Why India’s reliance on state insurance giant LIC to bailout troubled lenders is worrying
- Insurance regulator IRDAI warns insurance firms to make “prudent” decisions when investing in companies whose credit ratings have been downgraded.
- IRDAI had recently allowed
LICto vastly exceed the maximum of 15% stake an insurer can hold in any one company.
- Policyholders’ funds potentially at risk with large exposure to the investments.
Amid an escalating bad loans crisis, India appears to be relying heavily on the capital of state insurance giant Life Insurance Corporation (LIC) to bail out some of its troubled lenders, leading to experts worrying about a dangerous precedent being set by the insurer.
The country’s bad debt crisis involving its state-owned
India is in the midst of its worst liquidity crisis in two years triggered by the potential bankruptcy of infrastructure finance company Infrastructure Leasing and Financial Services Ltd (IL&FS), which has defaulted on a series of loan repayments, raising alarm in the country’s shadow banking sector and spooking financial markets.
LIC, the largest shareholder in IL&FS with a 25.3% stake, is reportedly investing close to ₹40 billion ($550 million) into IL&FS non-convertible debentures and also expected to subscribe to a ₹45 billion rights issue later this year. It is reportedly in the process of requesting India’s insolvency court National Company Law Tribunal to allow it time to resolve its current situation through its capital raising efforts and hold off on admitting a bankruptcy suit. The news of IL&FS comes weeks after LIC stepped in to also bailout state-owned
India’s regulators restrict investments by insurance organisations to a maximum of 15% stake in any one company.
In the IDBI case, LIC sought special clearance from India’s insurance regulator Insurance Regulatory and Development Authority of India (IRDA), which reportedly waived the threshold “based on market conditions and the larger interest of the market and shareholders,” Mint reported in June.
Additionally, out of the investment LIC made in IDBI, less than 1% or only about ₹1 billion has come from LIC’s shareholders with the remaining being policyholders’ money, according to the Mint report. That shows the extent of how risky the move can be.
While LIC has indicated it will pare down its stake in IDBI in the coming years, no timeframe has been set by the insurer. LIC had earlier made an investment in Corporation Bank exceeding the threshold limit of 15% to buy a 27% stake, which took about 16 years for LIC to pare down, experts point out.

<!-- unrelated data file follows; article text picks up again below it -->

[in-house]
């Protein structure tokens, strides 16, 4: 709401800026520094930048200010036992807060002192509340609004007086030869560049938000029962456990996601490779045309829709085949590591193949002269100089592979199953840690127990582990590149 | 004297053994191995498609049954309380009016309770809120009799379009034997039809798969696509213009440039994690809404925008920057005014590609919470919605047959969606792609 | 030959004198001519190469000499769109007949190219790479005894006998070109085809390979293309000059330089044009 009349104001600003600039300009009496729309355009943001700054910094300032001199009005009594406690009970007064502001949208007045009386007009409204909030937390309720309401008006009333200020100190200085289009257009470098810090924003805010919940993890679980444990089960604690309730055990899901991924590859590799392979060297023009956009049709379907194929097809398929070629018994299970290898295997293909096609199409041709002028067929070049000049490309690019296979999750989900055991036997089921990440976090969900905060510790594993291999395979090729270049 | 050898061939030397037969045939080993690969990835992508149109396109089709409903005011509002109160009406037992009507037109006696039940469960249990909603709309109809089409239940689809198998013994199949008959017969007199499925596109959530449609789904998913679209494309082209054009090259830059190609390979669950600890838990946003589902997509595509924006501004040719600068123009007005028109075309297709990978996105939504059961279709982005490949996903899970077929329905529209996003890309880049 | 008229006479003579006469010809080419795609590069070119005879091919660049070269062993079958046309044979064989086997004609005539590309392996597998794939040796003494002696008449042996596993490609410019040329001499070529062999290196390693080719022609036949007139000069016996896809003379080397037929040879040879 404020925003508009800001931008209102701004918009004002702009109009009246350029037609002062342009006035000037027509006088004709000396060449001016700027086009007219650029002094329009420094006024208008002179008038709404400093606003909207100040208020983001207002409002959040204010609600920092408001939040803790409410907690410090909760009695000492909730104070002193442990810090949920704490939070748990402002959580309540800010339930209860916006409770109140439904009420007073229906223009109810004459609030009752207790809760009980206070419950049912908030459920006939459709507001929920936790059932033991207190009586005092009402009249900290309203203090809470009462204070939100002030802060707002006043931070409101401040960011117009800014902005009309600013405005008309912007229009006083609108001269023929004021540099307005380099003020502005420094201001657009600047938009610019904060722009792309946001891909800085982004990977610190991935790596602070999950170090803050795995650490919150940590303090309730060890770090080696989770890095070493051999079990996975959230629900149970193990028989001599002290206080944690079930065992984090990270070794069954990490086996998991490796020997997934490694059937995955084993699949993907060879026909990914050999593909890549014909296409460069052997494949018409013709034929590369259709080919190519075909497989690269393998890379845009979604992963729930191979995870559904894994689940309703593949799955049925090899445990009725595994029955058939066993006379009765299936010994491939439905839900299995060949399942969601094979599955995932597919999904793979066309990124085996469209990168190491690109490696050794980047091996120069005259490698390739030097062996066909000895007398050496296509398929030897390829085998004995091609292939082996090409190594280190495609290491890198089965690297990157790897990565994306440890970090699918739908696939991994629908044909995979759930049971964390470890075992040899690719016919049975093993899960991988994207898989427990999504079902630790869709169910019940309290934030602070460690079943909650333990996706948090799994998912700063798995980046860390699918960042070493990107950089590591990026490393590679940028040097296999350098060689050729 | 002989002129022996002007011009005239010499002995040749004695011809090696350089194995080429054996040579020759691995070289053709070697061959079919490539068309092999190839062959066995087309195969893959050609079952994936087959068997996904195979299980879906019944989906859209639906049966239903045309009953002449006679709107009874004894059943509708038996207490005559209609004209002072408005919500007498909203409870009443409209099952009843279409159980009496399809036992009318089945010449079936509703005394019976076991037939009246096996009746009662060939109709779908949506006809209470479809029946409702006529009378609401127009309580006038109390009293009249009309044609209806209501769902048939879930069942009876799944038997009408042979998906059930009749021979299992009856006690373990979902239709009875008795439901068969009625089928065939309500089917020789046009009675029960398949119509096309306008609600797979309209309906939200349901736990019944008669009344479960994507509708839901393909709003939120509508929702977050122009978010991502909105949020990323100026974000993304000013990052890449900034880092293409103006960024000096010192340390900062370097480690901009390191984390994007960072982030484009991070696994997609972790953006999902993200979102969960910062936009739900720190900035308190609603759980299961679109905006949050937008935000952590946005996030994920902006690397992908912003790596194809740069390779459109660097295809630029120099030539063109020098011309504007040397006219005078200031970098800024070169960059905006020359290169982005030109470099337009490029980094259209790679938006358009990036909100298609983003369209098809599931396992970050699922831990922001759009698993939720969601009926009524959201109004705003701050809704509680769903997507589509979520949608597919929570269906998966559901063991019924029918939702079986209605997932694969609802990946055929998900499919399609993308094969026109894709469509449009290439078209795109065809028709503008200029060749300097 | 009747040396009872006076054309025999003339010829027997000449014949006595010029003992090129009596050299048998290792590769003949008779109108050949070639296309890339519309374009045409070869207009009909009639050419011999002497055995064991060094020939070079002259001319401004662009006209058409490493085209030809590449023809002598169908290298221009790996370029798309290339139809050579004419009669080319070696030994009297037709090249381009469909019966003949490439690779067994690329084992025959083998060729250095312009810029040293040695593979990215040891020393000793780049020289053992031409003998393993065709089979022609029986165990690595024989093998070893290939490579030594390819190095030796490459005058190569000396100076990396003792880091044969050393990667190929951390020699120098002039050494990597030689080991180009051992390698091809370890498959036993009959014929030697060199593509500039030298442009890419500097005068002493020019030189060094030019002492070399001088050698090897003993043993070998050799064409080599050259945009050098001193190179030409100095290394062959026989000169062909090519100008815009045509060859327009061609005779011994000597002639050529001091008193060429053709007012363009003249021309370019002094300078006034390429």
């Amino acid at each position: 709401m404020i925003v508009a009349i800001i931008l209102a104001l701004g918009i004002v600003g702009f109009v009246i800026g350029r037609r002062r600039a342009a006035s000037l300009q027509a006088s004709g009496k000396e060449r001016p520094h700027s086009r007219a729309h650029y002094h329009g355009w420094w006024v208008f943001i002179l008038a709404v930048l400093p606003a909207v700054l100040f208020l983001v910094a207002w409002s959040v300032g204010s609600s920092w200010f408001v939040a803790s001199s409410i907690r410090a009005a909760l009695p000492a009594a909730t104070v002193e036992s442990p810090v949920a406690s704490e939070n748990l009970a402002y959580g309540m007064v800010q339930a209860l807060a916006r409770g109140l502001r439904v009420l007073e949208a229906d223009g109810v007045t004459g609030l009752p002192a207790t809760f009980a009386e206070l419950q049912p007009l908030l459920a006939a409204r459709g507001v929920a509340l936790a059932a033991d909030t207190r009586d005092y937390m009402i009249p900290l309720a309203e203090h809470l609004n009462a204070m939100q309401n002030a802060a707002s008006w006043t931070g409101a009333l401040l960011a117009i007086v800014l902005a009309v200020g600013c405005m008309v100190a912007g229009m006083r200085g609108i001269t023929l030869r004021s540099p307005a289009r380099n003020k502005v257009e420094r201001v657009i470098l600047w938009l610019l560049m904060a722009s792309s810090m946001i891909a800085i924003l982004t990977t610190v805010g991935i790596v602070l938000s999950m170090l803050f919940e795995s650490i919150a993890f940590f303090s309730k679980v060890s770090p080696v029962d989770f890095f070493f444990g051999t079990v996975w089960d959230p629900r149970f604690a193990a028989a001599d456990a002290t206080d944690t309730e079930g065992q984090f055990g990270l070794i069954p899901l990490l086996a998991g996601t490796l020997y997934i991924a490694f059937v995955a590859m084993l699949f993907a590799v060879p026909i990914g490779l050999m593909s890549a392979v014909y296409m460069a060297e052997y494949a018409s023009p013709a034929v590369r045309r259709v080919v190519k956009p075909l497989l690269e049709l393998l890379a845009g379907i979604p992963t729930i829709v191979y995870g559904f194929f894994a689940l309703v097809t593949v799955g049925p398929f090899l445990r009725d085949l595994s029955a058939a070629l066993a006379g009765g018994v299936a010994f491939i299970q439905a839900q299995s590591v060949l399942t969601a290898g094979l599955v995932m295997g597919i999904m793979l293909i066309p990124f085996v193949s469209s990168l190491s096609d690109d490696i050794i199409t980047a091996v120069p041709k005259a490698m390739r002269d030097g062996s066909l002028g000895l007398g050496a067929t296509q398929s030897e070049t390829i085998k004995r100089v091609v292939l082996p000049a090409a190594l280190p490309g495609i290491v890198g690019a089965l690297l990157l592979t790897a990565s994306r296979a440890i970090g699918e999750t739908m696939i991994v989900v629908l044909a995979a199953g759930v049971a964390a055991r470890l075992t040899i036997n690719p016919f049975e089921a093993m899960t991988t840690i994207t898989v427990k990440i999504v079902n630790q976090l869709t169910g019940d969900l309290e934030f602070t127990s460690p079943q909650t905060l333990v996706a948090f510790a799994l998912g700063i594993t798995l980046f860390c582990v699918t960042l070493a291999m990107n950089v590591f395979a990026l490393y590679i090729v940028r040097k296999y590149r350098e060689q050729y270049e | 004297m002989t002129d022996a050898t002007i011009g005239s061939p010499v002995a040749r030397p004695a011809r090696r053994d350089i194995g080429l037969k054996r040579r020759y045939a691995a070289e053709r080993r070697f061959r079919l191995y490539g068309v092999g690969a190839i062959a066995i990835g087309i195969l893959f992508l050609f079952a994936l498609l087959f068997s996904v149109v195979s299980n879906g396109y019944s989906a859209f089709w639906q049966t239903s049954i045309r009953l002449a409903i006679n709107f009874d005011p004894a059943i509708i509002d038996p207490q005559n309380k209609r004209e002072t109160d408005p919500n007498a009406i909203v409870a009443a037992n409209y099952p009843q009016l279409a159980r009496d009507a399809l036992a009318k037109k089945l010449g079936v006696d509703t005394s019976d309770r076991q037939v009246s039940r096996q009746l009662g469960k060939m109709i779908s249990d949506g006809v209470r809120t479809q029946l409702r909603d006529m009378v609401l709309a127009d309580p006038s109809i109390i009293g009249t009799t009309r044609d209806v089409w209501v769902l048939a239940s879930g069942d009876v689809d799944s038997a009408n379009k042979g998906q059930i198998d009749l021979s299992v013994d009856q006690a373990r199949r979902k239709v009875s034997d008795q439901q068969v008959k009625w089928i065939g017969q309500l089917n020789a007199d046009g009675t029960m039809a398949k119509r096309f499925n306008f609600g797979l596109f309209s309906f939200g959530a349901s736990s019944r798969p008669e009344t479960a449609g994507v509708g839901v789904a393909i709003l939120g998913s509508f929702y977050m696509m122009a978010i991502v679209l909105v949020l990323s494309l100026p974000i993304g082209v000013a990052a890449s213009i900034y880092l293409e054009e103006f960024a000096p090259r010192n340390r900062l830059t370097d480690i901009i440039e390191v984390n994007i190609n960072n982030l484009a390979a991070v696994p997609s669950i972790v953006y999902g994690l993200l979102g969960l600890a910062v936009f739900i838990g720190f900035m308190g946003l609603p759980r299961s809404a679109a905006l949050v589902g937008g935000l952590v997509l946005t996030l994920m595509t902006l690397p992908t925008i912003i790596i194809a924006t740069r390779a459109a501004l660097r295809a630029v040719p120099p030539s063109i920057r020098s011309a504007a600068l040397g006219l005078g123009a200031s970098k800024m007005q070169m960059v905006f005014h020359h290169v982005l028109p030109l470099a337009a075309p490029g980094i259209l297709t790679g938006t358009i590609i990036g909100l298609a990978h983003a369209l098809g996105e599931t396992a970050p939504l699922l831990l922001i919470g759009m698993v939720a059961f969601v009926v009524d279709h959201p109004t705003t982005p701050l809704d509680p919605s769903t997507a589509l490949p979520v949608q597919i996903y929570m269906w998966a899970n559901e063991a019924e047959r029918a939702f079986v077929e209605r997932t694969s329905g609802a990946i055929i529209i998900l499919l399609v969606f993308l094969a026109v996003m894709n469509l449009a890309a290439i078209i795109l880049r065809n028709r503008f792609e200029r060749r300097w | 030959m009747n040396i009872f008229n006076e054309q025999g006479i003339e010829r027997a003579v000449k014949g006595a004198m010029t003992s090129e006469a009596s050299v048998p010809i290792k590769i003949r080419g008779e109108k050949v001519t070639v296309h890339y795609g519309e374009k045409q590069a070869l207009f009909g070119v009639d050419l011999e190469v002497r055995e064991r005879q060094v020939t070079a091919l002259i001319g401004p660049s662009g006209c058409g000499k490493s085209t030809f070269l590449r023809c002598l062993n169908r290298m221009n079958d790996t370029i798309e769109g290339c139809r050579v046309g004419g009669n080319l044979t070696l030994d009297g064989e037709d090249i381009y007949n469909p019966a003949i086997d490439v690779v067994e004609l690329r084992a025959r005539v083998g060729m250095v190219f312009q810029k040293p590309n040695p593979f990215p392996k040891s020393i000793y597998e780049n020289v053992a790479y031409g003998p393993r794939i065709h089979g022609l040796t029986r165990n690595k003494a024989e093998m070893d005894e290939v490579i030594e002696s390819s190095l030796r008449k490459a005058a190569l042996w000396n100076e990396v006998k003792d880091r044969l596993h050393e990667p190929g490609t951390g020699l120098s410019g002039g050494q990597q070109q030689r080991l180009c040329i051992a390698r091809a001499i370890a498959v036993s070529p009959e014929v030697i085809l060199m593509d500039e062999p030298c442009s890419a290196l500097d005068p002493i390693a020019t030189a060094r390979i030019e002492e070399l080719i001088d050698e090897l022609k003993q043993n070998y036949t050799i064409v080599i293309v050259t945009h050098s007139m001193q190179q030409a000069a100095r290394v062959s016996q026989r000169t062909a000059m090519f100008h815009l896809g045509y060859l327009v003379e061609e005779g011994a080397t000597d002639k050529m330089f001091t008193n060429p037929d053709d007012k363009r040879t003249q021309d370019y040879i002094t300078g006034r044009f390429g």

A case of throwing good money after bad?
Following the news of LIC investing in IL&FS, a subtle warning has come from the Insurance Regulatory and Development Authority of India (Irdai), which has asked insurance firms to make “prudent” decisions when investing in companies whose credit ratings have been downgraded.
Subhash C Khuntia, chairman of IRDAI, has said, “Normally, when there is a downgrade, insurers should withdraw their investment and place it somewhere else,” Khuntia said, adding it is up to the insurer to derive maximum value from its investments.
The National Organisation of Insurance Workers (NOIW), has also opposed LIC’s move to invest in IL&FS, with NOIW organising secretary Milind Ballal stating “thousands of crores of rupees collected by the LIC from ordinary Indians as premium is at stake.”
Joydeep K. Roy, partner and leader, insurance sector, PwC, had termed LIC’s investment in IDBI an “extraordinary event” that “should not be allowed as a precedent.”
“Insurers holding a larger share of any one company for policyholders’ funds can increase the entire risk profile of the portfolio. However, this is ultimately an equity transaction for policyholder funds and can result in profits or losses,” Roy said.
While Sanket Kawatkar, Principal and Consulting Actuary, Life Insurance, Milliman India, has warned LIC policyholders’ benefits would be adversely impacted if LIC incurs a loss on its investment.
Elsewhere, insurers’ exposure to bad debt has led to dire consequences. In the 2008 credit crisis in the US, for instance, insurance giant American Insurance Group (AIG) had a near collapse because of the insurer’s exposure to soured loans through its investment in risky credit default swaps. That led to the US Federal Reserve bailing out AIG by giving a crucial loan of $85 billion that kept it from going under.